Frequently Asked Questions
Q: Who is Four Star Resources, LLC?
BARNETT SHALE GENERAL QUESTIONS
Q: What exactly is the Barnett Shale?
A: The Barnett Shale is a geologic formation composed of sedimentary rock. The Barnett is black shale that was formed millions of years ago in a deep sea environment. The natural gas is actually generated from the material in the rock itself, much like gas from coal. The Barnett Shale formation in the DFW area has already produced nearly 3 trillion cubic feet of natural gas and it is calculated that it may be capable of producing upwards of 30 trillion cubic feet of natural gas in its lifetime.
Q: Where is the Barnett Shale?
A: The Barnett Shale in the producing area lies underground at an average depth of 6,000 to 8,000 ft. The formation is estimated to stretch across 20 counties in north central Texas, covering approximately 5,000 square miles. Our Main focus has been in Johnson and Tarrant County.
Q: Will the drilling affect my foundation/pool.
A: No it will not. Drilling is no more disruptive than other temporary construction projects on the surface, and below ground, the wellbore will be safely 6,000 - 8,000 ft below your property.
Q: How are drill sites selected?
A: Drill sites are selected by the engineers and geologists responsible for well planning. Occasionally in highly urban areas there are very few choices suitable for drilling. Ideally you want the best location considering all of the geological, geophysical and cultural information available. City regulations mandate many items including the proximity of a drill site relative to a residence or place of business. For the most part you will not be involved in the drill site selection unless it is actually on your property.
Q: How disruptive will the drilling be?
A: Aside from the physical appearance of the rig for a few weeks, few residents will notice the presence of a gas well after completion. City drilling ordinances have placed certain noise and light restrictions on rigs so as to create the least disturbance to most residents in the immediate area. Less noisy, although more expensive rigs are often chosen for urban drilling if available. However intrusive drilling may be, Oil and Gas production will ultimately benefit the community as it will bring in significant revenue to the community over a long period of time.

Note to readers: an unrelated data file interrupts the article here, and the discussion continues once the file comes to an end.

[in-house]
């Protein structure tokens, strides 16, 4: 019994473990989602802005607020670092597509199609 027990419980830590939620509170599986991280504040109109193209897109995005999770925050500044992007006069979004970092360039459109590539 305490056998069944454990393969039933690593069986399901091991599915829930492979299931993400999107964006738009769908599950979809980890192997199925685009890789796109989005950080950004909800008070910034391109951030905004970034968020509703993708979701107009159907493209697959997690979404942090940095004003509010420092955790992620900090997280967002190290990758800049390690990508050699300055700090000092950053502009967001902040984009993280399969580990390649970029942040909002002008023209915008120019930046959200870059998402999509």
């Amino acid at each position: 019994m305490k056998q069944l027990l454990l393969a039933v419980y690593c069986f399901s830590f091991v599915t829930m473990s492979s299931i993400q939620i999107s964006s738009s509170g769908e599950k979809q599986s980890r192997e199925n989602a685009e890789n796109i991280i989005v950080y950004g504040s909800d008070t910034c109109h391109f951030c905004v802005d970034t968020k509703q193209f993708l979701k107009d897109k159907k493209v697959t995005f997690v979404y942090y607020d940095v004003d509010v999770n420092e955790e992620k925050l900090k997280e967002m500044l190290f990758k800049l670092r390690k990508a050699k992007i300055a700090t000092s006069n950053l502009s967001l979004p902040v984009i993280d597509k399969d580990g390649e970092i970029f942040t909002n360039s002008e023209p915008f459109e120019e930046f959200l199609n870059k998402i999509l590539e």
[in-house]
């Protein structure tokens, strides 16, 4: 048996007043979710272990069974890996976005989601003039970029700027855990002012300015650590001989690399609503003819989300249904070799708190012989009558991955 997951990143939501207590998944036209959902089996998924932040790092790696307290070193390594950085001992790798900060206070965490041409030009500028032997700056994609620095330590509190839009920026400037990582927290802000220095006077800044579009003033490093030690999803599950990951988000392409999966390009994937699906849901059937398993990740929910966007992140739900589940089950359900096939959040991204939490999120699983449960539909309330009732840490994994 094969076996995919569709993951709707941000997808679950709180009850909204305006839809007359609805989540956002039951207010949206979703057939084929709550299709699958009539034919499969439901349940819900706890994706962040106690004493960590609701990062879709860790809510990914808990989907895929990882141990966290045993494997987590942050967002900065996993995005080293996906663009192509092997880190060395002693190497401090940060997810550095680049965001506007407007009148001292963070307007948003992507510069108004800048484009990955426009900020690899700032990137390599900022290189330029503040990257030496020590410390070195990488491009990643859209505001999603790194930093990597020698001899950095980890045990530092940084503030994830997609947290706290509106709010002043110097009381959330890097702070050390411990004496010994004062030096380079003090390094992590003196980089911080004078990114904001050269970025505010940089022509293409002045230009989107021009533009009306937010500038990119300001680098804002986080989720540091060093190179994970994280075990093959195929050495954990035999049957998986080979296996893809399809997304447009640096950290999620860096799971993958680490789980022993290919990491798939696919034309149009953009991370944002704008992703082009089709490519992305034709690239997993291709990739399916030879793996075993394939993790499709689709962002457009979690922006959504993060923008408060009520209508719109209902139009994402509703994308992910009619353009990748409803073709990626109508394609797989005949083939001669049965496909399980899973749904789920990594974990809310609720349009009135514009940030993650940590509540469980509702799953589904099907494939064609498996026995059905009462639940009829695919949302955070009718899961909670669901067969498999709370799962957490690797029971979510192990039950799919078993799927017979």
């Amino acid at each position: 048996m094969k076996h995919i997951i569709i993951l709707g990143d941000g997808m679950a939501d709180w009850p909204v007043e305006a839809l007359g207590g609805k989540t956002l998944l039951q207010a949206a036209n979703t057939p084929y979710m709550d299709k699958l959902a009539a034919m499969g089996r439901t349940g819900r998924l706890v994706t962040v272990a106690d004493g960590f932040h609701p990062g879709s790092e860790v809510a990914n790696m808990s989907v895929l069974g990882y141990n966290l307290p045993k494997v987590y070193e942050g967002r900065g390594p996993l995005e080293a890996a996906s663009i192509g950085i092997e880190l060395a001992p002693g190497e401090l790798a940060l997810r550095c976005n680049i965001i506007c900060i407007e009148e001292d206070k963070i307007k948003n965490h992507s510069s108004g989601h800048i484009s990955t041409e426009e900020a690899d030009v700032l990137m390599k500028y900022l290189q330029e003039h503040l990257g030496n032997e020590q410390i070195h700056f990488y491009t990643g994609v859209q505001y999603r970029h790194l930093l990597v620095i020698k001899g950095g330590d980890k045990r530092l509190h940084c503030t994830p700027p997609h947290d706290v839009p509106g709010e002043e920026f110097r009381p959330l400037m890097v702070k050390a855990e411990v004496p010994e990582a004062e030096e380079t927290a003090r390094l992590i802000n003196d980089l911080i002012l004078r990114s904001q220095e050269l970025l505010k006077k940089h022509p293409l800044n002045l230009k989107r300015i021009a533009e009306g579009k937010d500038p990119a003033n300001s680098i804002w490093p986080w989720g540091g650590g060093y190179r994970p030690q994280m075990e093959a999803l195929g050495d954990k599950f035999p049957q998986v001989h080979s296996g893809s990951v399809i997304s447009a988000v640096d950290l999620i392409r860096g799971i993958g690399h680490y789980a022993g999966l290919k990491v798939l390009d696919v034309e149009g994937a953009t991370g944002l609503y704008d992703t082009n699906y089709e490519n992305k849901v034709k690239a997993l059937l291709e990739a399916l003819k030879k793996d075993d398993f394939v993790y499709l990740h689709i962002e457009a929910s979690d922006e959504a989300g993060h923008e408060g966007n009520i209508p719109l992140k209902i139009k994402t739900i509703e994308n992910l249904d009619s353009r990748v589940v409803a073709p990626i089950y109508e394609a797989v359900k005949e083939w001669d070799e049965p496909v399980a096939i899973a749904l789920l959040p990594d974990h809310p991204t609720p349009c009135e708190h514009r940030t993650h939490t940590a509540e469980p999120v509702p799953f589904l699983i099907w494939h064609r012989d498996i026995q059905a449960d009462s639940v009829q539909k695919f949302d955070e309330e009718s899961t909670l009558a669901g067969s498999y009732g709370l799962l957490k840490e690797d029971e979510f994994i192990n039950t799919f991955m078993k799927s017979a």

Q: How long does the drilling process take?
A: Your average drill time start to finish will usually last from 6-7 weeks. This entire process includes: clearing a pad site, erecting the rig, drilling the well, “fracing”, and installing production equipment. Actual time spent drilling only takes 2- 3 weeks. In comparison to building other structures such as homes, stores, etc. drilling a well takes a fairly short period of time.
Q: What are mineral rights?
A: Mineral rights represent the ownership and/or rights to extract minerals from beneath a property. Natural Gas, Oil, Coal, and Gold are examples of minerals. Mineral rights are treated as real property and can be sold or leased. Mineral rights can be severed from the surface estate. In some cases the current surface owner may not own the mineral rights under their property. In these instances, a reservation or sale of mineral rights was made prior to their purchase. A surface owner with no mineral rights can not usually prevent the mineral owner from “reasonable” use of the surface in order to develop the minerals, since mineral rights supersede surface rights.
Q: How do I know if I own mineral rights on my property?
A: Simply owning property does not necessarily mean you own the mineral rights. A previous property owner may have retained or sold the mineral rights. Running a title search back in time will disclose any transactions regarding your property. Often, mineral reservations involve only a percentage of the minerals. In any case, it is not something you can do without assistance. A thorough title review is usually done before the payment of lease bonus, prior to drilling the first well and again prior to paying royalty.
Q: What is an Oil, Gas and mineral lease?
A: An Oil, Gas and mineral lease is a contractual agreement which gives the energy company the right to explore and develop the mineral owner’s minerals. When a mineral owner enters into a lease agreement they will usually receive “bonus money” soon after signing the lease. Once their minerals are participating in a producing unit the mineral owner will receive revenue from the gas well based on their net mineral acreage in the unit as a percentage of the overall acreage in the unit, known as “royalty”. The lease will remain in effect as long as there is production from the unit. If no wells are drilled, the lease will expire after the primary term as stated in the lease. Some leases contain options to extend the term in return for the payment of rental.
Q: What’s the difference between leasing and selling mineral rights?
A: Leasing is an arrangement between you, the lessor, and the energy company, the lessee, where you are permitting the Lessee to develop and extract the minerals (natural gas) from your property for a share in the proceeds. Leases will eventually expire. Selling minerals is a deeded transaction that is forever, unless repurchased. Mineral rights can be sold as a percentage of the whole, or in their entirety. Mineral sales appeal to individuals that are interested in receiving value now for production that may (or may not) occur in the future.